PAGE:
On the quest to get things on board replaced that are heavy users of power, the monitor in the main cabin was next. The original CCFL-backlit monitor was very heavy on 12v power, at 5A. This meant falling asleep watching TV would result in severely flattened batteries.
Replacement with a suitable LED-backlit monitor was definitely required. The cheapest on eBay was a ViewSonic VA2232W-LED, so I took to work converting it from 240v to 12v operation.
There are no screws holding these monitors together, so a spudger & frequent swearing got the back off. The shield holding the circuitry is also not screwed down, only attached to the back of the LCD panel with aluminium shielding tape.
Once the tape has been cut, the main power board is accessible. The large IC on the left is the main backlight LED driver.
In this case the monitor requires a pair of rails from the supply, 18.5v for the backlight circuitry & 5v for the logic.
A pair of DC-DC converters has been fitted in the small space between the power & control boards.
To save me some work & keep maximum compatibility, I’ve not modified the existing supply, just attached the new DC-DC converter outputs onto the corresponding outputs of the factory PSU. The 12v input leads are routed out of the same gap as the mains IEC connector, with some hot glue over the mains input solder points to provide some more insulation.
The wiring is tidied up with hot glue so the back cover will go back on.
During the replacement of the networking onboard nb Tanya Louise with gigabit, the main 8-port distribution switch was also changed. Here’s a quick teardown of the old one.
This has been quite a reliable switch for the internal networking on board, but the time has come to switch over to something a little faster. This switch will be getting repurposed for the slower devices on my network, such as the radiation monitor & the raspberry Pi systems.
Here’s the top removed from the switch. It’s a very simple construction, with a small power supply section & the main switch IC in the centre.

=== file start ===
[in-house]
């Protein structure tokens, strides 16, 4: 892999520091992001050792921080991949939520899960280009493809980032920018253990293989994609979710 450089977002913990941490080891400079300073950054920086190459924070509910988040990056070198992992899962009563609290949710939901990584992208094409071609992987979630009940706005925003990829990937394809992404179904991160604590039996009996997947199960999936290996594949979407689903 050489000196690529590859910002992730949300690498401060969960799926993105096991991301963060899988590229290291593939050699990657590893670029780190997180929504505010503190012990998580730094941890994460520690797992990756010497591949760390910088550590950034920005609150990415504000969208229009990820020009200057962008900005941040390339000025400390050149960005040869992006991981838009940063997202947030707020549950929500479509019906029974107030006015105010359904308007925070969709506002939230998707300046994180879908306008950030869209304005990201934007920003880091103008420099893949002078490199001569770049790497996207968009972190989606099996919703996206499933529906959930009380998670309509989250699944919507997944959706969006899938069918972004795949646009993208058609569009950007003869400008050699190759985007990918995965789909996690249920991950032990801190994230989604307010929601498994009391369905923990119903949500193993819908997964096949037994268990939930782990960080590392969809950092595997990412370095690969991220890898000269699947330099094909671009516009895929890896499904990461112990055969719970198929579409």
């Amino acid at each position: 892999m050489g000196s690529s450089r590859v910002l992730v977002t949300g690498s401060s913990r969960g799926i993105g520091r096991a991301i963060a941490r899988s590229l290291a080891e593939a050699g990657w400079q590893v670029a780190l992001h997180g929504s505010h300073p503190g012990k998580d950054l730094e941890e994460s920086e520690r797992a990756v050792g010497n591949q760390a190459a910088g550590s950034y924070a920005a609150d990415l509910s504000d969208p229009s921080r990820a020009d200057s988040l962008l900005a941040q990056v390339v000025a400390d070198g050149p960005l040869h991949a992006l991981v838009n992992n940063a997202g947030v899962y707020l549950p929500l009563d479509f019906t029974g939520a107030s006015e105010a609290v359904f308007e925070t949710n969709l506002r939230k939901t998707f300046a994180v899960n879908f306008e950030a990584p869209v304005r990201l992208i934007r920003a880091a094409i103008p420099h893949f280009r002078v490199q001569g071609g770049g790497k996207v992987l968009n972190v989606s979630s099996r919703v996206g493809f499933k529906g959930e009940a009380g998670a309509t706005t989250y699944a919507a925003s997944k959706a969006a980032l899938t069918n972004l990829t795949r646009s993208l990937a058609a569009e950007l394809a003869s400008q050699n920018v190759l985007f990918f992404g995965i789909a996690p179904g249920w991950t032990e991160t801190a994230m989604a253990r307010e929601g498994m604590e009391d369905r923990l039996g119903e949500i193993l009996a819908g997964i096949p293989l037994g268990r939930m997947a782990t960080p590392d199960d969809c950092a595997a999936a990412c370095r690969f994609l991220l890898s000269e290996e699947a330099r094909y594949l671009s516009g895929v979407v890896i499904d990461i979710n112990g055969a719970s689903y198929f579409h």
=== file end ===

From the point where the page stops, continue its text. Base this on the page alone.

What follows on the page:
All the magic happens in this main IC, a Realtek RTL8309SB Fast Ethernet switch. This is a feature-packed IC, with support for VLAN tagging, but being in a small unmanaged switch the extra features aren’t used.
Main power supply is provided by a jelly bean MC34063 DC-DC converter, and an adjustable LM1117 linear regulator. Nothing much special here.
The only other parts are the magnetics for the ethernet interfaces, behind the ports themselves.
Here’s another quick teardown, a cheap 5-port HDMI switch box. This is used to allow a single input on a monitor to be used by 5 different external HDMI devices, without having to mess about plugging things in.
Here’s the DC barrel jack & 3.5mm TRS jack for power & remote control. There’s a little IR decoder & remote that go with this for hands free switching.
Here’s the PCB out of it’s plastic housing. The main logic is a pair of PI3HDMI303 3:1 HDMI switches from Pericom Semiconductor. These are cascaded for the 5-ports, the first 3 input HDMI ports are switched through both ICs to reach the output.
These HDMI switch ICs are operated with TTL input pins, the combination of these pins held either high or low determines the input port that appears on the output.
There’s a button on the left for switching between inputs, with a row of 5 LED indicators.
Not much on the bottom side, a lot of passives & bypass capacitors. There’s a 3.3v LDO regulator on the left for supplying the main rail to the active switch ICs. The IC on the right doesn’t have any numbering at all, but I’m presuming it’s a microcontroller, dealing with the IR remote input & pushbutton inputs to switch the inputs.